Home – New Forums Starting your journey starting courier company?

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  • #990894
    Pop_Pop
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    Hi everyone. I need some advice

    I am toying with the idea of starting a courier company for Sydney Residents
    and have a few questions

    1, How hard is it to start a courier company?
    2, how much do courier drivers normally get paid?
    3, how much tax and super do i have to pay for employees ontop of their normal pay?
    4, what type of insurance do i need for the drivers and packages and do any of you know the costs of this?

    thank you in advance.

    #1179005
    arrowwise
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    All I know is that it is an increasingly cut throat industry. To make money you really need volume in drivers and pickups / deliveries. The industry has been consolidated a lot in recent times with many smaller operators selling out to the majors.

    Drivers that work for themselves as sub-contractors generally don’t do as well as those that are salary earners for the major companies with proper conditions and super etc.

    In order to charge more and create your own position in the market place you would need to be offering a niche service within the norm.

    #1179006
    Anonymous
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    Hi Pop_Pop,

    Welcome to the forum :)

    That’s an interesting idea – I bet you’ve got lots of questions going through your head right now.

    I hope the comments from arrowwise give you some food for thought.

    Good luck!
    Jayne

    #1179007
    Pop_Pop
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    arrowwise, post: 208709 wrote:
    In order to charge more and create your own position in the market place you would need to be offering a niche service within the norm.

    thank you for your reply arrowwise.

    yes the idea is have is a niche service. It’s kind of more an upmarket delivery service where the receiver can choose which 4-5 hour window block of time they will be home to receive stuff and it will be operational during weeknights and saturday mornings when most couriers would be closed.

    i got this idea when i was shopping on coles online webste. their delivery operates till 10pm on weeknights and also on weekends and you just pick a 4-5 hour window of when you will be homes.

    #1179008
    Petemac
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    Hi, as a freight consultant I deal with a wide range of carriers and all carriers have their particular favourite type of freight even when they acept all freight hence why I give me clients a range of carriers to use so they can get the best overall deal. The 5 hour window on its own is not something unheard of but the weekedns and night are different but based on the limited requests I have had for that type of service over 4 years you would have to specialise your marketing for very particualr busineeses and to me that could be a big challenge.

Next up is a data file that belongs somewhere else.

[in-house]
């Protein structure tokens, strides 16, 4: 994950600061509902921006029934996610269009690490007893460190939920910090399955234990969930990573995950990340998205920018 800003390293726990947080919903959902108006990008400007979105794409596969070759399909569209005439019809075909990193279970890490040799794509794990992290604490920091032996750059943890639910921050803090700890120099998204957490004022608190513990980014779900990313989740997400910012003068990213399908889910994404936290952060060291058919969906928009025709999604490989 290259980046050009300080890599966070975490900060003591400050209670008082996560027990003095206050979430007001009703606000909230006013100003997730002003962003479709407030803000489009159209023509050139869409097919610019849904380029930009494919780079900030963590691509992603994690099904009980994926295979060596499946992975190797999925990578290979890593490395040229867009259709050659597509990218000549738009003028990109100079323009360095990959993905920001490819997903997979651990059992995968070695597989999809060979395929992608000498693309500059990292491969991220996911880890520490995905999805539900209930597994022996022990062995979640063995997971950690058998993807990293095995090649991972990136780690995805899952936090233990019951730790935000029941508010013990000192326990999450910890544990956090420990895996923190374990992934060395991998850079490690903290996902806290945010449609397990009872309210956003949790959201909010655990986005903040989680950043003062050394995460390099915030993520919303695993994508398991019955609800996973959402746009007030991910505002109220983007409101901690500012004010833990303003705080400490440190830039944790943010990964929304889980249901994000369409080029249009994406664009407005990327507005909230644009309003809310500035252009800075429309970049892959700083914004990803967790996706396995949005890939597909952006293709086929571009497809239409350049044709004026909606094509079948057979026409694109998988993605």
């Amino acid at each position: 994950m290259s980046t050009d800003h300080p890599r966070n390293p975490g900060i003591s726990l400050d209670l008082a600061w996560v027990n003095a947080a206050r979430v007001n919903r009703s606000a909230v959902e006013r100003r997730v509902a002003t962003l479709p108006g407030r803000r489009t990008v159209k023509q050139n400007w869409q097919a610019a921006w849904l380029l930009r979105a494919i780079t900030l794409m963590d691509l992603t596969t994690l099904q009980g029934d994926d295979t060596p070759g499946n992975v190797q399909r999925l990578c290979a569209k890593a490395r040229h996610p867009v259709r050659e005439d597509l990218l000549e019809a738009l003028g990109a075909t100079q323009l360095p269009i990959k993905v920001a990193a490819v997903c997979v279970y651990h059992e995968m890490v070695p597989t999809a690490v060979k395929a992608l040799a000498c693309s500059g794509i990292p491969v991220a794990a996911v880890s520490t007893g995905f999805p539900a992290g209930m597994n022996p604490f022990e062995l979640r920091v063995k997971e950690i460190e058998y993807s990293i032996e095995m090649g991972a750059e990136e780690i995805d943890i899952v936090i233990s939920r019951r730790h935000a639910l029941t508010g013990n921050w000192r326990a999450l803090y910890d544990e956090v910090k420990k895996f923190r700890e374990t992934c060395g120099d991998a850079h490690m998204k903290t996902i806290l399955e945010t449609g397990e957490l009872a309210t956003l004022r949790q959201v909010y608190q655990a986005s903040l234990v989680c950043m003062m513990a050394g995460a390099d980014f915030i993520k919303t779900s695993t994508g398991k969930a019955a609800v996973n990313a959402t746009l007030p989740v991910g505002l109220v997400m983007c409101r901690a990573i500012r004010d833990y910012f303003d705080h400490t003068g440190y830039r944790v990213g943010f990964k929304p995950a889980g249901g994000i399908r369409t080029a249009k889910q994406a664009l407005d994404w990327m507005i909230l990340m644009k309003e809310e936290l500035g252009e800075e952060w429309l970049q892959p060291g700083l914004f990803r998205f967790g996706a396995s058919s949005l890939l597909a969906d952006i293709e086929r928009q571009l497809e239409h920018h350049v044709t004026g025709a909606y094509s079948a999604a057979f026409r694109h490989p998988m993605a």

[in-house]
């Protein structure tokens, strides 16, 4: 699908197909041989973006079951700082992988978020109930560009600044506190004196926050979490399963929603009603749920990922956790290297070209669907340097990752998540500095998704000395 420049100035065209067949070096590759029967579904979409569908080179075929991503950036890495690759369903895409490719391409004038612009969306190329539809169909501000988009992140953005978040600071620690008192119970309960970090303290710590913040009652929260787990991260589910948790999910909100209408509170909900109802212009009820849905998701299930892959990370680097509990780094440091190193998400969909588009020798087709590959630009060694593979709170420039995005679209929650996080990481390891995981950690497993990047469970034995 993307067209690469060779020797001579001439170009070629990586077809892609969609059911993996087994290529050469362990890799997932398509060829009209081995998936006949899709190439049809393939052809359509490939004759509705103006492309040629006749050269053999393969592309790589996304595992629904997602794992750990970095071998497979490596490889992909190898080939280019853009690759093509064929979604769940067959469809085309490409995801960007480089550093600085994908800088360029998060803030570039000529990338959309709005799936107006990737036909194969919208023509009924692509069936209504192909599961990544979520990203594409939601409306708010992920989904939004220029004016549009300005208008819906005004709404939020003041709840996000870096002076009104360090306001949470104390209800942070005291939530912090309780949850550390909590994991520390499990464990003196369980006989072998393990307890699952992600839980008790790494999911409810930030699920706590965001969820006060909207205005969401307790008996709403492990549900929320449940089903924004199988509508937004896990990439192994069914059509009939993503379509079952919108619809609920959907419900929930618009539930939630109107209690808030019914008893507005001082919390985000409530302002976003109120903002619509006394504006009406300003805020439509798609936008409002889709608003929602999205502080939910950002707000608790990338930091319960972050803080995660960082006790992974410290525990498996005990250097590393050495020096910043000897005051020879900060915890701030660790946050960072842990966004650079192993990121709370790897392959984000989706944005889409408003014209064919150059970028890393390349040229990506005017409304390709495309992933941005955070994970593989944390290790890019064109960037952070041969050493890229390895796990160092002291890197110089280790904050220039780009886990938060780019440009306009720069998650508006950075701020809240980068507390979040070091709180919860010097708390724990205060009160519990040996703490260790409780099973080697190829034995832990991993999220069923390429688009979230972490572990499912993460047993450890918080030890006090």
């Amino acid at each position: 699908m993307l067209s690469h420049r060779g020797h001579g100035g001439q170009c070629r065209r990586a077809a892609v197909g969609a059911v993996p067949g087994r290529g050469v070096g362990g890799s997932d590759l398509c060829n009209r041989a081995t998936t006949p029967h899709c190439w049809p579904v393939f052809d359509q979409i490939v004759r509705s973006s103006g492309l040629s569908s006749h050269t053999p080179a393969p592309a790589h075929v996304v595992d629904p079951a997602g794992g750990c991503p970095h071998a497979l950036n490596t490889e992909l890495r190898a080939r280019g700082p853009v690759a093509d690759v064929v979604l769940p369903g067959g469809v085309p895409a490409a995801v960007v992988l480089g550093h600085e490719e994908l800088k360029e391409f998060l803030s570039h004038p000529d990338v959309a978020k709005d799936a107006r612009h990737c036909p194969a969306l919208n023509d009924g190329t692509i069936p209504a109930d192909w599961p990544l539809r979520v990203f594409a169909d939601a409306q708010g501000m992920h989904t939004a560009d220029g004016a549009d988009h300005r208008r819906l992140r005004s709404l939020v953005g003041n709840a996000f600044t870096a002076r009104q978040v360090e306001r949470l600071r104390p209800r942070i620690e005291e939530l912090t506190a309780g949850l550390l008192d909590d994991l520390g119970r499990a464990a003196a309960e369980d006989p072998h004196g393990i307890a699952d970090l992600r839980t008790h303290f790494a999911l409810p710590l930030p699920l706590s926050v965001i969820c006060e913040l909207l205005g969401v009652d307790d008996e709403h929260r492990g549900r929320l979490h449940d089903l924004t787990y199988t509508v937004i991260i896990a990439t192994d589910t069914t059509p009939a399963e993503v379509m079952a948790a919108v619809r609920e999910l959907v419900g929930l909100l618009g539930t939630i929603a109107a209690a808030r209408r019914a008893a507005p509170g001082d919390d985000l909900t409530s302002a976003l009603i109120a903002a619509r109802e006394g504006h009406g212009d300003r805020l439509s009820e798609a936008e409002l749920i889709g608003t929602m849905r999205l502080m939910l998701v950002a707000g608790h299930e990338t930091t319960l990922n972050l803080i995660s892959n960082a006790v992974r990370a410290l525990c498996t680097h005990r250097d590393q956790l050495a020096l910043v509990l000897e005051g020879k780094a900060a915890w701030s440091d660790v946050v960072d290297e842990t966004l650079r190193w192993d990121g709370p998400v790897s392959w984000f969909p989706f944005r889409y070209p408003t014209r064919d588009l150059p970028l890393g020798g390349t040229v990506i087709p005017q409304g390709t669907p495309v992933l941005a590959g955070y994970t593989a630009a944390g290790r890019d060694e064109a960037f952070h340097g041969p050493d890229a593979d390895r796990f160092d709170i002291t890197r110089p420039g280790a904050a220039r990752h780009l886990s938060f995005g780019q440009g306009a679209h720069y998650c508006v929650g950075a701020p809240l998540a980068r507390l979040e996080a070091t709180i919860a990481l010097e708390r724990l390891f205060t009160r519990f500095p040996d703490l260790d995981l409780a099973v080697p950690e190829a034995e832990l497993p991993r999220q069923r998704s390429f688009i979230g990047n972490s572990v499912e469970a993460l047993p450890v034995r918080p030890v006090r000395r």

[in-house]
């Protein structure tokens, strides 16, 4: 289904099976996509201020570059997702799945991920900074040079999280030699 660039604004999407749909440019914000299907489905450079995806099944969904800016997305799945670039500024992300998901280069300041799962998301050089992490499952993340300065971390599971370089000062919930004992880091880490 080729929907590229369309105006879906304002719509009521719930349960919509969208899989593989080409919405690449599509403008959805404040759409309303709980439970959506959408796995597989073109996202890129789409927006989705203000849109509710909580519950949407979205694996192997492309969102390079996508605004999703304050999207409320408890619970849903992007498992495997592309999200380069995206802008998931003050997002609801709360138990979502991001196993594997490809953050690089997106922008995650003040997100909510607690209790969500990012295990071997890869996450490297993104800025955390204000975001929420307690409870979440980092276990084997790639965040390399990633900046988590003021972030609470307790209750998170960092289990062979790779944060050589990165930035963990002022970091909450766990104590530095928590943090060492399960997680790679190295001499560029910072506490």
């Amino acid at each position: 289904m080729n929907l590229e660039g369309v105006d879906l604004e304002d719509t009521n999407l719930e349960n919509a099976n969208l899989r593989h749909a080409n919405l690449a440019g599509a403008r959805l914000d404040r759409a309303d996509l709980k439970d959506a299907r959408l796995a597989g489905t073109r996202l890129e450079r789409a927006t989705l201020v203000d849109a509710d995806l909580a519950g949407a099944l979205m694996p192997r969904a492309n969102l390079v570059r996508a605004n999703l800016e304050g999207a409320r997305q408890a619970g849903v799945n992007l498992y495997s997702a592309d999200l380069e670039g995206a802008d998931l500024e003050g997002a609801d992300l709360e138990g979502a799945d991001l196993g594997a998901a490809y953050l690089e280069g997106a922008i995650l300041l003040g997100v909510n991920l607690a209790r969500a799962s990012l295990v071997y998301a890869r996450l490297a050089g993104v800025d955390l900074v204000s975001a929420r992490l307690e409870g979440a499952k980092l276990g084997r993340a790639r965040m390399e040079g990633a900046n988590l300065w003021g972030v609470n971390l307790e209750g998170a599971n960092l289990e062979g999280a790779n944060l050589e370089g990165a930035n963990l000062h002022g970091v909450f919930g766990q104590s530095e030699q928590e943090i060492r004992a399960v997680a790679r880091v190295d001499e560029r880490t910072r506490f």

I would suggest researching the actual demand for the type of service you are looking into first before you go to far down the track to ensure you have a market that is not to resticted.

    Cheers

    Pete

    Pop_Pop, post: 208737 wrote:
    thank you for your reply arrowwise.

    yes the idea is have is a niche service. It’s kind of more an upmarket delivery service where the receiver can choose which 4-5 hour window block of time they will be home to receive stuff and it will be operational during weeknights and saturday mornings when most couriers would be closed.

    i got this idea when i was shopping on coles online webste. their delivery operates till 10pm on weeknights and also on weekends and you just pick a 4-5 hour window of when you will be homes.

    #1179009
    Ryinth
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    I like the idea of a weekend service, but there would be a lot of logistics in getting that organised…

    #1179010
    My Guy
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    In the building industry we have online directory listings that help with getting work when some of your normal niche market is not making your business turn over.

    I would start with finding out what companies out there currently do this service for couriers and see if you can score a pay per lead type of job.

    My business is in trade services and one day I would like to think I could have a courier service running, although it is not currently my main focus in my business right now, I would happy to help you or join you on this research and find other ways.